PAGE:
hi Phanthom

The picture is becoming little clear. So yes there are driving tires and non driving tires. Like you said, at the point of contact of non driving tires, the rolling friction opposes the motion. Does it mean that the direction of rolling frictional force on the non driving tires will be opposite to the motion of the car ? Some people call this rolling friction, static friction. In what sense is it static. We are used to think of static friction, when one object is about to go in motion relative to the other object. Now this non driving tire is not steady. So I am having difficulty of thinking it as a static frictional force.

And the frictional force which is exerted by the road on the driving tire should not be called a frictional force. Because when we think of the word 'friction' we tend to think of something that opposes the motion. So I find this terminology confusing...

Final point of the posting the messages here... When I click the 'multi quote' button , it doesn't work. Also what do I do to quote from several persons who are replying to me...

Thnaks

IssacNewton said:
hi Phanthom

The picture is becoming little clear. So yes there are driving tires and non driving tires. Like you said, at the point of contact of non driving tires, the rolling friction opposes the motion. Does it mean that the direction of rolling frictional force on the non driving tires will be opposite to the motion of the car ?
yes
Some people call this rolling friction, static friction. In what sense is it static. We are used to think of static friction, when one object is about to go in motion relative to the other object. Now this non driving tire is not steady. So I am having difficulty of thinking it as a static frictional force.
Me too. That's why I call it rolling friction. But it is certainly not kinetic friction.
And the frictional force which is exerted by the road on the driving tire should not be called a frictional force. Because when we think of the word 'friction' we tend to think of something that opposes the motion. So I find this terminology confusing...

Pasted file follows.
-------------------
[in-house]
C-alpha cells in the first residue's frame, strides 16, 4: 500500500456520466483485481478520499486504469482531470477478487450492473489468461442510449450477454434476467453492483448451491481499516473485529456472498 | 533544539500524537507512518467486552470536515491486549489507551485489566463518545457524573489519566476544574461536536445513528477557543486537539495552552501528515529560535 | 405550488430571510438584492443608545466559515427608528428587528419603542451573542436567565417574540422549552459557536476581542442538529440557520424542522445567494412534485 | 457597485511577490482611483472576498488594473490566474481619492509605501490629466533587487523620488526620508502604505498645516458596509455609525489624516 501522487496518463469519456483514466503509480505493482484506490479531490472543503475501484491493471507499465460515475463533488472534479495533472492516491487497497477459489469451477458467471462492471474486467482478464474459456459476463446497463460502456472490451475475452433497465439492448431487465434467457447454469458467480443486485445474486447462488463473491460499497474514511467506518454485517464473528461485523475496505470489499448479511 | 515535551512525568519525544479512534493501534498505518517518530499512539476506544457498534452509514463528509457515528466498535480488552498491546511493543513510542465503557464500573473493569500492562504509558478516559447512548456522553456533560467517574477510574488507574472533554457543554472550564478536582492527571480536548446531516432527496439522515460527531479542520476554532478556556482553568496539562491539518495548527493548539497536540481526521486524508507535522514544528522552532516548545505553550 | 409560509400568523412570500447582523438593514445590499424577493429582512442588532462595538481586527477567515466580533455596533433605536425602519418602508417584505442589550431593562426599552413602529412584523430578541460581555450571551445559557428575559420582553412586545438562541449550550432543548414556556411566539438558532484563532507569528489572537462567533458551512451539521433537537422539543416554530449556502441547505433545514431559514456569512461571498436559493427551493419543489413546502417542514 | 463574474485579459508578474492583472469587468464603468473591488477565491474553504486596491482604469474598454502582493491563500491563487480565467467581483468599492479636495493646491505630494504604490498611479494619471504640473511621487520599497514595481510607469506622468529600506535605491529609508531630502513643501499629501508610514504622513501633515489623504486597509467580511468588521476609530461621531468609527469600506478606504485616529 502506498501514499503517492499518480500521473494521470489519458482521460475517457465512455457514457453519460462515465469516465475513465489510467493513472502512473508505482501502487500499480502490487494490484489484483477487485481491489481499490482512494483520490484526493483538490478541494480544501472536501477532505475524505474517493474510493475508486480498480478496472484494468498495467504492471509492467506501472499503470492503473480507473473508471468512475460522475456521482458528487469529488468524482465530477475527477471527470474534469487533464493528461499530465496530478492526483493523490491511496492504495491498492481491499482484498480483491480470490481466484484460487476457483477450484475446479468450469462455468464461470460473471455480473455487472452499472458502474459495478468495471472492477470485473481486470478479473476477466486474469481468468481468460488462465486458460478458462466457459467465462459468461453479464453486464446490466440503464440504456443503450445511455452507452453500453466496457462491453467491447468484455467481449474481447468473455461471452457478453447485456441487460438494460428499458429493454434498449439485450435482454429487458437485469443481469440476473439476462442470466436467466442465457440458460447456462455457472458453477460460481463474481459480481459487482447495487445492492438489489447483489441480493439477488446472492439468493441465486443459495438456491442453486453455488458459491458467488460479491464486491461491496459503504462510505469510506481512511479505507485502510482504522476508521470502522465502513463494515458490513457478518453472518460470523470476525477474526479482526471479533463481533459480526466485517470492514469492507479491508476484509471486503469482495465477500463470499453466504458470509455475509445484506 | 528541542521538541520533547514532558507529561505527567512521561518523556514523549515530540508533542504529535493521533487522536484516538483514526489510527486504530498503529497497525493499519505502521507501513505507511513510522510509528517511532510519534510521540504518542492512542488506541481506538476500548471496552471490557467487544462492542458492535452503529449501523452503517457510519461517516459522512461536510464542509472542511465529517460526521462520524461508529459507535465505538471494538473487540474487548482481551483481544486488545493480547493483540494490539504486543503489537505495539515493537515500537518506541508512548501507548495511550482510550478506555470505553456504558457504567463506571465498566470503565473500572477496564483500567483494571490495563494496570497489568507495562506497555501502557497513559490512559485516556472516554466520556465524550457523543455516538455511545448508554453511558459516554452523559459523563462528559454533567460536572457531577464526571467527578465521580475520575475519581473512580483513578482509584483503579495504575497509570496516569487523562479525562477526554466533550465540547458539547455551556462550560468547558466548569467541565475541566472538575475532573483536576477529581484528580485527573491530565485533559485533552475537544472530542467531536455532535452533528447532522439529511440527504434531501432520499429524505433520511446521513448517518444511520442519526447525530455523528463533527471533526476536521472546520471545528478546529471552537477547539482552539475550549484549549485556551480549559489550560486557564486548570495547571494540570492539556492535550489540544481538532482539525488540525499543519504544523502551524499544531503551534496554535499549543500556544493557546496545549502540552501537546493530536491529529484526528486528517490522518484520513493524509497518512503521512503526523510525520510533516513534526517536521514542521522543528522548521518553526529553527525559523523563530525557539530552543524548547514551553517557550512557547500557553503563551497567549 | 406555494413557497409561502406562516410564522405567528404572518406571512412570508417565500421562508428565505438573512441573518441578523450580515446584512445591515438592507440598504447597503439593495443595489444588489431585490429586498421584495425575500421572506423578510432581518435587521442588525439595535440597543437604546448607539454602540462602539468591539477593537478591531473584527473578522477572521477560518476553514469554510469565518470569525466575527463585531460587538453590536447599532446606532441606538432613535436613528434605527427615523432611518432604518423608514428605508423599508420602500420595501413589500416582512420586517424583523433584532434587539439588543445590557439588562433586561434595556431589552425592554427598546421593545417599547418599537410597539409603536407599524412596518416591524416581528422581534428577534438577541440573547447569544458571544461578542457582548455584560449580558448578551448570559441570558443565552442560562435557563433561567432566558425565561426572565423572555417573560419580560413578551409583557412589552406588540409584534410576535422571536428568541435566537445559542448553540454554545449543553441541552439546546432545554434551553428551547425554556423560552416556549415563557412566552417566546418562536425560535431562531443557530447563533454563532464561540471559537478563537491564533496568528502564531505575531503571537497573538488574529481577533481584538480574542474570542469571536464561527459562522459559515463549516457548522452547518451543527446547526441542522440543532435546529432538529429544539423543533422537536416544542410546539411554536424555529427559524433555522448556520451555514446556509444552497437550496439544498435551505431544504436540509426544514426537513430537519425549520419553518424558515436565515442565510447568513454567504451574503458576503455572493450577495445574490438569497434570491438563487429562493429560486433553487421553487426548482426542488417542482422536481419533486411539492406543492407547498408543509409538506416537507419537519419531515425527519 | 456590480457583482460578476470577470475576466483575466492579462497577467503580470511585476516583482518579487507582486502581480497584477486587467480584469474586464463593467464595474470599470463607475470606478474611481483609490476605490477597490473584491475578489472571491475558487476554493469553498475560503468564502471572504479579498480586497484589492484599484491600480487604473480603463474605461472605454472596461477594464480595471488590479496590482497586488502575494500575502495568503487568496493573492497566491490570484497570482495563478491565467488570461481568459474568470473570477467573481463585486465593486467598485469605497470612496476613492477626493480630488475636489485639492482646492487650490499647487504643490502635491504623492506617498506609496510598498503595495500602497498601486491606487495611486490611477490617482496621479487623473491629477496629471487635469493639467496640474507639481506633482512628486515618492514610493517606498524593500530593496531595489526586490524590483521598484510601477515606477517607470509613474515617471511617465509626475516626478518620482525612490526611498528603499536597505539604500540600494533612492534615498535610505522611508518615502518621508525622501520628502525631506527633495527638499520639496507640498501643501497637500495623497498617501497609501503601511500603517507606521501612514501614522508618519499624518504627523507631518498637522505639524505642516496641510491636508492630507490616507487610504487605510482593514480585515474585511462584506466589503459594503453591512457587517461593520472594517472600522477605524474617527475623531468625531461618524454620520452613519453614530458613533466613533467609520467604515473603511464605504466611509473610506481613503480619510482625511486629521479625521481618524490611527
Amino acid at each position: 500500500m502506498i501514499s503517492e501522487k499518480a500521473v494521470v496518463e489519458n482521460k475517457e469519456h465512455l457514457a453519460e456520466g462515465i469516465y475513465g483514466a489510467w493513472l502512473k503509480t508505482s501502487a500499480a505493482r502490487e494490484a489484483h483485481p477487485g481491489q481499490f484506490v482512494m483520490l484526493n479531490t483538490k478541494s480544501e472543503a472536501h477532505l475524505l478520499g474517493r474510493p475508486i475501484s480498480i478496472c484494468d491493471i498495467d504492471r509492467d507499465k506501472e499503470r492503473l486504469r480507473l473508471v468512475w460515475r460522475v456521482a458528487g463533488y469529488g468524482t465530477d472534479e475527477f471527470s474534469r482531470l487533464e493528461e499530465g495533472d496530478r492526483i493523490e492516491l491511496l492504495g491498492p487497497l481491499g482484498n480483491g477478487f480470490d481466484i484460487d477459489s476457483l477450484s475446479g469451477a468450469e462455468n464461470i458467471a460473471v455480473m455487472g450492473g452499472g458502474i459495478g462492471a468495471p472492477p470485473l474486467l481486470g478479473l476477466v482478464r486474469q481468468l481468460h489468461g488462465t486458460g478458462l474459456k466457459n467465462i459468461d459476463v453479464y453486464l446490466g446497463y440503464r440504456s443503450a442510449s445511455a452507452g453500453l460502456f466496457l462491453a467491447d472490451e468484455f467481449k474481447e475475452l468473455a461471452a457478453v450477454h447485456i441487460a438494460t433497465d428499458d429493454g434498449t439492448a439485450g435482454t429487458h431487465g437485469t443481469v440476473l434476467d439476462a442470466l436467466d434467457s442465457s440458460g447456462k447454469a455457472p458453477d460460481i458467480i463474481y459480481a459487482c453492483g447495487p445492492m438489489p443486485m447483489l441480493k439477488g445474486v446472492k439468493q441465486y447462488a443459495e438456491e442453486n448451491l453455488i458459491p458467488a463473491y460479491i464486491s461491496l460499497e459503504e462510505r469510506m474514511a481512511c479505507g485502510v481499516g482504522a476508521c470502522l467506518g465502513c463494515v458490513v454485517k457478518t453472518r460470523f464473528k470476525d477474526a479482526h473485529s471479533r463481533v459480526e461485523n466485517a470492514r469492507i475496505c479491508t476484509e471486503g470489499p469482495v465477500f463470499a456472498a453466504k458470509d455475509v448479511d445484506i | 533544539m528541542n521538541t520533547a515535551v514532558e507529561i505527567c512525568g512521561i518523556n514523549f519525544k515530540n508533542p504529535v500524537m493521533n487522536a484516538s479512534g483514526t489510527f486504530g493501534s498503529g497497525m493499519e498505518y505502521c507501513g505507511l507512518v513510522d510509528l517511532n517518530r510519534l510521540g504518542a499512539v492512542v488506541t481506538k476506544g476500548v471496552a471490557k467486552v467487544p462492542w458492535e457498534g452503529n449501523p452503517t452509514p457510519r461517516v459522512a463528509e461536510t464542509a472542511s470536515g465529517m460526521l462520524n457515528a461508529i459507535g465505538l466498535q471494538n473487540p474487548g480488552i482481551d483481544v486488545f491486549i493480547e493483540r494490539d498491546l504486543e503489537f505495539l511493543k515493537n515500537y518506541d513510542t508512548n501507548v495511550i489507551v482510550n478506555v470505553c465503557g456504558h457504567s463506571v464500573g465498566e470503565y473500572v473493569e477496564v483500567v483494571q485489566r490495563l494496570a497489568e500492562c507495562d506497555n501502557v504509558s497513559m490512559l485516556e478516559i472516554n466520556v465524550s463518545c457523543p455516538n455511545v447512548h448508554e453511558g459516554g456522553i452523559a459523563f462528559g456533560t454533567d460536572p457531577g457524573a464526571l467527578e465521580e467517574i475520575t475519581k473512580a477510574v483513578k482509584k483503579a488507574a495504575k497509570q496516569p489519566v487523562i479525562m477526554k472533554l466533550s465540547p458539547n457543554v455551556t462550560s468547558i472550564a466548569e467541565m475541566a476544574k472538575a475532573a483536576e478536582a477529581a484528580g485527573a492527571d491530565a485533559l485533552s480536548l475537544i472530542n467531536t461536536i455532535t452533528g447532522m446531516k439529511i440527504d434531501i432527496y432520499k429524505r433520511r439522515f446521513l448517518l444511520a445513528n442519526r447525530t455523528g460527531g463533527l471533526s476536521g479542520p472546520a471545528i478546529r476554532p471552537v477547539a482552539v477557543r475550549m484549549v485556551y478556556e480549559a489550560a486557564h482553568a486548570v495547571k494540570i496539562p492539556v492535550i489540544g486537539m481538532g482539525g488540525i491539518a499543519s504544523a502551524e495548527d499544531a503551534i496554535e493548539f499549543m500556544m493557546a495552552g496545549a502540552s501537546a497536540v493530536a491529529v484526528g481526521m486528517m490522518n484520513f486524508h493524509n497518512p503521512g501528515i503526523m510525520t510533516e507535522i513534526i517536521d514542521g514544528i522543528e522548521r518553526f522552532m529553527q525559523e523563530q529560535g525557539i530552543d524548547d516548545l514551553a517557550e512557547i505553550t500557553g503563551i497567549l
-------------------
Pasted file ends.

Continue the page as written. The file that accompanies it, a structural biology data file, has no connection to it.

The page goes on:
But it is friction...you don't have a problem, do you, with a crate on an accelerating truck bed, stationary with respect to the the truck, that the static friction force is acting in the direction of ts forward motion, and opposite to the direction of impending relative motion between the crate and truck bed?
Final point of the posting the messages here... When I click the 'multi quote' button , it doesn't work. Also what do I do to quote from several persons who are replying to me...

Thnaks
I've been trying to figure that out also, for 4 years, and I still don't know.

Try to look at this about "rolling friction":

http://webphysics.davidson.edu/faculty/dmb/PY430/Friction/rolling.html

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IssacNewton said:
Hello

Oh so many replies... sorry for answering so late... I perfectly understood the friction in the first two cases, viz. the friction of the block on the surface and the friction of the crate on the
floor of the truck. And PhanthomJay , I know about the relation between the static frictional force and the impending motion between the two surfaces in contact.
My big doubt was about the car going on a road. Now for the car to accelerate, the car will exert a force on the road at the point of contact between the tire and the road. This force will be in opposite direction to the intended motion of the car. As a reaction to this force, the road will exert a force on the car (at the point of contact between the car and the road)